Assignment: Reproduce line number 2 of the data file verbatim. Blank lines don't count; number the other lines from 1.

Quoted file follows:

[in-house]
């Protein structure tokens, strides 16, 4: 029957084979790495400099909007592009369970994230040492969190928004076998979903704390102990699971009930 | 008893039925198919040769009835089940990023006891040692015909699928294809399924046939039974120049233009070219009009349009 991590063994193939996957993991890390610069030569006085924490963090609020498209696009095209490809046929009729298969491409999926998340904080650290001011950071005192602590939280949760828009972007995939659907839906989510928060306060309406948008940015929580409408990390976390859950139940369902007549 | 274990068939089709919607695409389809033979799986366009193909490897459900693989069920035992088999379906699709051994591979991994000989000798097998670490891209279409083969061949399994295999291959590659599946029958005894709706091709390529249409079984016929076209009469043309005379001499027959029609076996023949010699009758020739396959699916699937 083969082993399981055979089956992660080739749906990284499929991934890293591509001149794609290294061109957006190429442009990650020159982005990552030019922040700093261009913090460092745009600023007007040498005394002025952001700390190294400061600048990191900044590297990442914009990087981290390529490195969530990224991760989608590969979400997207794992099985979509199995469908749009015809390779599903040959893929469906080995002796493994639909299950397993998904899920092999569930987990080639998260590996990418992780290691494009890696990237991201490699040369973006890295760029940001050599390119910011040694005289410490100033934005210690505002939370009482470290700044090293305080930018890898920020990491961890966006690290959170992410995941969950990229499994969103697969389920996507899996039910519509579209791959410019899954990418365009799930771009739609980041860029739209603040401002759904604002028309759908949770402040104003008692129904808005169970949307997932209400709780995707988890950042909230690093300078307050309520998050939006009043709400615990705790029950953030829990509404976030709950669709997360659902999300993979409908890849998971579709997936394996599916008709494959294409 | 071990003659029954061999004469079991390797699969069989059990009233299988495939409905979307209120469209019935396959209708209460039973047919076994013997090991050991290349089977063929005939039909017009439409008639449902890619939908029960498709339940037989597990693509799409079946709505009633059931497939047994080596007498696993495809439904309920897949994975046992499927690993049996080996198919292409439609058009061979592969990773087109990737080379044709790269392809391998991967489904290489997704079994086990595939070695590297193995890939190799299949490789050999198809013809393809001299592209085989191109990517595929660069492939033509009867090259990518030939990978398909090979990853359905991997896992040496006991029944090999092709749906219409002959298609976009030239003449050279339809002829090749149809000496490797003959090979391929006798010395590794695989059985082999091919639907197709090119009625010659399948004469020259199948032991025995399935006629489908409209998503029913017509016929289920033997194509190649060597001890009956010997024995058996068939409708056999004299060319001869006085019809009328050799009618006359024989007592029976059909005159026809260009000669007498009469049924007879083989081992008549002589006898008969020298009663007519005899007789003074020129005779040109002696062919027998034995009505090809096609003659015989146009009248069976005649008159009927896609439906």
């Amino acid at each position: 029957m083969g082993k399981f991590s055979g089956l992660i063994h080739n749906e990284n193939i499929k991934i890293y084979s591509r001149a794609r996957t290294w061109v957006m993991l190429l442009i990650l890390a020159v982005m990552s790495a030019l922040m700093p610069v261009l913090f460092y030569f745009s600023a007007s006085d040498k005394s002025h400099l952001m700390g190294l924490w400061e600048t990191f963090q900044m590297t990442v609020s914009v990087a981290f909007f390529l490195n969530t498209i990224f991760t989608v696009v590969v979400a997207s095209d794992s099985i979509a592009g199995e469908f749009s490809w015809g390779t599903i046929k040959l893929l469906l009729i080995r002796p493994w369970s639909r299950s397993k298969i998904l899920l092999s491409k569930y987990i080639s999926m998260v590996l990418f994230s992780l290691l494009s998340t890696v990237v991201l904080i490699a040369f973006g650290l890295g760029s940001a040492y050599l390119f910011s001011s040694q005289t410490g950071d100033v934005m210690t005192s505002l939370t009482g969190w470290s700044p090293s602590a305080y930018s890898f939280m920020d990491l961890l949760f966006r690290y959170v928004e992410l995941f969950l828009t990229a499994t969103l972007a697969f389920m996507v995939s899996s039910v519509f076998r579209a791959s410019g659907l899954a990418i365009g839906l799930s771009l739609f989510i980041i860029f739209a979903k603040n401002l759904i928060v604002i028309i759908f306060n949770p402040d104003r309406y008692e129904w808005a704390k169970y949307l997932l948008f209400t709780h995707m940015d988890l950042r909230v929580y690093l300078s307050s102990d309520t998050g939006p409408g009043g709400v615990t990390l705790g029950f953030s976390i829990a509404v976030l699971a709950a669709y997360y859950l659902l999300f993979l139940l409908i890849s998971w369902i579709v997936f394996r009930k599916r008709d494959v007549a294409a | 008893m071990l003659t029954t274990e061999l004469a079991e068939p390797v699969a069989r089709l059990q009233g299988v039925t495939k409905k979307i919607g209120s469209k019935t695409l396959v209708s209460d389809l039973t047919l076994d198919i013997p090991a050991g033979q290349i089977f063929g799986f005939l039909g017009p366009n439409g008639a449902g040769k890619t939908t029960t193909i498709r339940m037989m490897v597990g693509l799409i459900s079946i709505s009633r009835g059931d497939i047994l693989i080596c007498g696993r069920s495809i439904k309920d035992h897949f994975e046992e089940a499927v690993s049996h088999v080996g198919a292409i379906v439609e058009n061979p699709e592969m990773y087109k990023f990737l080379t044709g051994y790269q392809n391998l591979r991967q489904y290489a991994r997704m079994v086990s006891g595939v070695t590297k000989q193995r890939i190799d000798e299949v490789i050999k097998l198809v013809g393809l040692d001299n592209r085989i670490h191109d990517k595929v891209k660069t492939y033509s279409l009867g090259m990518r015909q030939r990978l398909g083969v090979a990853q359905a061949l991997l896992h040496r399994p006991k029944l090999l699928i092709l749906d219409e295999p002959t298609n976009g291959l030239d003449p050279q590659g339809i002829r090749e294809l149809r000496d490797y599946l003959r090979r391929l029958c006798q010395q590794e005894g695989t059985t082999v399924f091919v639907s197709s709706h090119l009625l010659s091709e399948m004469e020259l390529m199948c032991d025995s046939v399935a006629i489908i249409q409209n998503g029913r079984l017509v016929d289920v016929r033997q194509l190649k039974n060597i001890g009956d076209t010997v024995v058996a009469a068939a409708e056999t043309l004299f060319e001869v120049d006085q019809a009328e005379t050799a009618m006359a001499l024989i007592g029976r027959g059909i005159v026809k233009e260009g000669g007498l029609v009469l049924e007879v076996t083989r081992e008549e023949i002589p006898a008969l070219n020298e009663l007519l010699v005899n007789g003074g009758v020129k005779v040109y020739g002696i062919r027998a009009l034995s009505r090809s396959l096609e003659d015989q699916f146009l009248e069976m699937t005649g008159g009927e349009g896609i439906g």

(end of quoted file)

């Protein structure tokens, strides 16, 4: 029957084979790495400099909007592009369970994230040492969190928004076998979903704390102990699971009930 | 008893039925198919040769009835089940990023006891040692015909699928294809399924046939039974120049233009070219009009349009 991590063994193939996957993991890390610069030569006085924490963090609020498209696009095209490809046929009729298969491409999926998340904080650290001011950071005192602590939280949760828009972007995939659907839906989510928060306060309406948008940015929580409408990390976390859950139940369902007549 | 274990068939089709919607695409389809033979799986366009193909490897459900693989069920035992088999379906699709051994591979991994000989000798097998670490891209279409083969061949399994295999291959590659599946029958005894709706091709390529249409079984016929076209009469043309005379001499027959029609076996023949010699009758020739396959699916699937 083969082993399981055979089956992660080739749906990284499929991934890293591509001149794609290294061109957006190429442009990650020159982005990552030019922040700093261009913090460092745009600023007007040498005394002025952001700390190294400061600048990191900044590297990442914009990087981290390529490195969530990224991760989608590969979400997207794992099985979509199995469908749009015809390779599903040959893929469906080995002796493994639909299950397993998904899920092999569930987990080639998260590996990418992780290691494009890696990237991201490699040369973006890295760029940001050599390119910011040694005289410490100033934005210690505002939370009482470290700044090293305080930018890898920020990491961890966006690290959170992410995941969950990229499994969103697969389920996507899996039910519509579209791959410019899954990418365009799930771009739609980041860029739209603040401002759904604002028309759908949770402040104003008692129904808005169970949307997932209400709780995707988890950042909230690093300078307050309520998050939006009043709400615990705790029950953030829990509404976030709950669709997360659902999300993979409908890849998971579709997936394996599916008709494959294409 | 071990003659029954061999004469079991390797699969069989059990009233299988495939409905979307209120469209019935396959209708209460039973047919076994013997090991050991290349089977063929005939039909017009439409008639449902890619939908029960498709339940037989597990693509799409079946709505009633059931497939047994080596007498696993495809439904309920897949994975046992499927690993049996080996198919292409439609058009061979592969990773087109990737080379044709790269392809391998991967489904290489997704079994086990595939070695590297193995890939190799299949490789050999198809013809393809001299592209085989191109990517595929660069492939033509009867090259990518030939990978398909090979990853359905991997896992040496006991029944090999092709749906219409002959298609976009030239003449050279339809002829090749149809000496490797003959090979391929006798010395590794695989059985082999091919639907197709090119009625010659399948004469020259199948032991025995399935006629489908409209998503029913017509016929289920033997194509190649060597001890009956010997024995058996068939409708056999004299060319001869006085019809009328050799009618006359024989007592029976059909005159026809260009000669007498009469049924007879083989081992008549002589006898008969020298009663007519005899007789003074020129005779040109002696062919027998034995009505090809096609003659015989146009009248069976005649008159009927896609439906």